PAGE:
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Police act to protect wildlife in northwest China's Guanshan Mountains


Every morning at sunrise, police officer Ma Ming and his well-equipped colleagues step out from their police station nestled within the picturesque Guanshan Mountains, embarking on their patrols.

The police station, headed by Ma, is responsible for safeguarding this critical ecological shelter, a vast forest area covering 350,000 mu (about 23,333 hectares).

Ma Ming(R), police officer, talking with local resident. /Xinhua
Ma Ming(R), police officer, talking with local resident. /Xinhua

Ma Ming(R), police officer, talking with local resident. /Xinhua

"I have deep appreciation for nature and its wildlife. Over the past few years, as the ecological environment has improved, and the scourge of illegal poaching has waned, it has become common for us to come across wild animals during our routine forest patrols," said the police officer.

Guanshan Mountains, straddling the northwest China provinces of Gansu and Shaanxi, used to be a hotspot for illegal hunting. The mountains' tough terrain makes traffic difficult, but it also makes it a prime target for poachers.

It's home to nearly 60 different species of wild animals, including red deer, leopard, forest musk deer and red-bellied chicken. A decade ago, poachers frequently exploited the porous provincial borders, sneaking into the deep forests armed with guns and snares.

To combat this menace and create a safe shelter for the local wildlife, Ma and his team initiated various measures. They began by visiting local villages to educate villagers about the laws and regulations governing forest protection, illustrating their points with real-life examples. Simultaneously, their patrols were intensified.

The long trek through the dense forest is fraught with danger. It normally takes them at least three hours to finish an inspection tour. Inevitably, they are scratched by tree branches during their patrols.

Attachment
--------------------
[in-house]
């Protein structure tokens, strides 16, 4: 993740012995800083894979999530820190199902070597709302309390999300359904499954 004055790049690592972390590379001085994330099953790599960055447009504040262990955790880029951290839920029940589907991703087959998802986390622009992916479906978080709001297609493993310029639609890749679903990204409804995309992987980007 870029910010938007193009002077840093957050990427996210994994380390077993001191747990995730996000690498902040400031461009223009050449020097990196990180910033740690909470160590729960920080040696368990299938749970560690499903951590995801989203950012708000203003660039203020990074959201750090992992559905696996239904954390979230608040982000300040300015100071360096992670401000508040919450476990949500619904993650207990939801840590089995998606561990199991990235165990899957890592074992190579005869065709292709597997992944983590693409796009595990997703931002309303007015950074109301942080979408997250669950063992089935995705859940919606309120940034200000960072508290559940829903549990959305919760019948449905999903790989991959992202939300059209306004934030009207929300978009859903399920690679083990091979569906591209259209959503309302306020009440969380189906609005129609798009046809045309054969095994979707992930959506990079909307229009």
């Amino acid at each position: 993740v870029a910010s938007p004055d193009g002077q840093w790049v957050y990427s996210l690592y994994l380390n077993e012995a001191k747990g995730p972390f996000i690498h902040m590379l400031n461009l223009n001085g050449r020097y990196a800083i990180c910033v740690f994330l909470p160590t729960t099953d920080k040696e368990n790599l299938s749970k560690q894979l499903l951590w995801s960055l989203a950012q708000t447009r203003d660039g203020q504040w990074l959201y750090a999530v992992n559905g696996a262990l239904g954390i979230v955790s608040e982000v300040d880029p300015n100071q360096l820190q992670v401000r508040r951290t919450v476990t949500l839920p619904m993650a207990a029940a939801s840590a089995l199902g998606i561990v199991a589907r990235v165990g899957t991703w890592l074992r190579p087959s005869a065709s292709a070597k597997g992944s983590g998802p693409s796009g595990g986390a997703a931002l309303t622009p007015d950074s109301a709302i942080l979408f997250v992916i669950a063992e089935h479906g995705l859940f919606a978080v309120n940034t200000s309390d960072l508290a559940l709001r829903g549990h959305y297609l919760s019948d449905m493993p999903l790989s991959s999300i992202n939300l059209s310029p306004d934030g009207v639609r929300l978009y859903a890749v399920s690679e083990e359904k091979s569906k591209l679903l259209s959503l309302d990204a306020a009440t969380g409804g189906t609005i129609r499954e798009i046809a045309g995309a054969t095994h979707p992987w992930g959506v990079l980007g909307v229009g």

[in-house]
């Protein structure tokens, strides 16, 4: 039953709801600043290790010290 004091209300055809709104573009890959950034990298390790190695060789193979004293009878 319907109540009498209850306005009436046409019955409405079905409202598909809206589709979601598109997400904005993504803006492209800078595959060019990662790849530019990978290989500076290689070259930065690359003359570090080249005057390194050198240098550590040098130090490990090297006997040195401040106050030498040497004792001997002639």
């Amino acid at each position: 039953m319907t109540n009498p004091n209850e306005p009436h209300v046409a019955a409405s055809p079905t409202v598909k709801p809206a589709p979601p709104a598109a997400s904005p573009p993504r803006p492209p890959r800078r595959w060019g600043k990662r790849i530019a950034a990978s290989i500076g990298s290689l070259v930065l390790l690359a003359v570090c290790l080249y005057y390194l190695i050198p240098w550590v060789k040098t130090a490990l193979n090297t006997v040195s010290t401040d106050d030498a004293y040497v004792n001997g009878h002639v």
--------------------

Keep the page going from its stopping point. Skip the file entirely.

In August 2021, Ma and his colleagues received a tip-off about a criminal gang engaged in hunting wild animals in the vicinity of Guanshan Mountains. These lawbreakers even posted videos of their hunting online to garner attention.

After tracking a dozen criminals fleeing on motorbikes through the forest while transporting their prey, Ma and his colleague discreetly tailed the gang day and night. Their persistence paid off when they successfully arrested the poachers.

"It was worth all the hard work and effort," said Ma.

Over the past decade, Ma has taken the lead in managing more than 300 criminal and administrative cases. Thanks to the relentless efforts of Ma and his colleagues, local wildlife and natural resources have been effectively safeguarded.

In the eyes of his 6-year-old son, Ma is not just a protector of wildlife but also a hero. He often daydreams about his dad appearing in his favorite animated series, "Boonie Bears," which depicts the clever and humorous adventures of personified wildlife.

"If dad were there, he could protect the bears and their home," the young wildlife lover said proudly.

(Cover image via CFP)

Source(s): Xinhua News Agency

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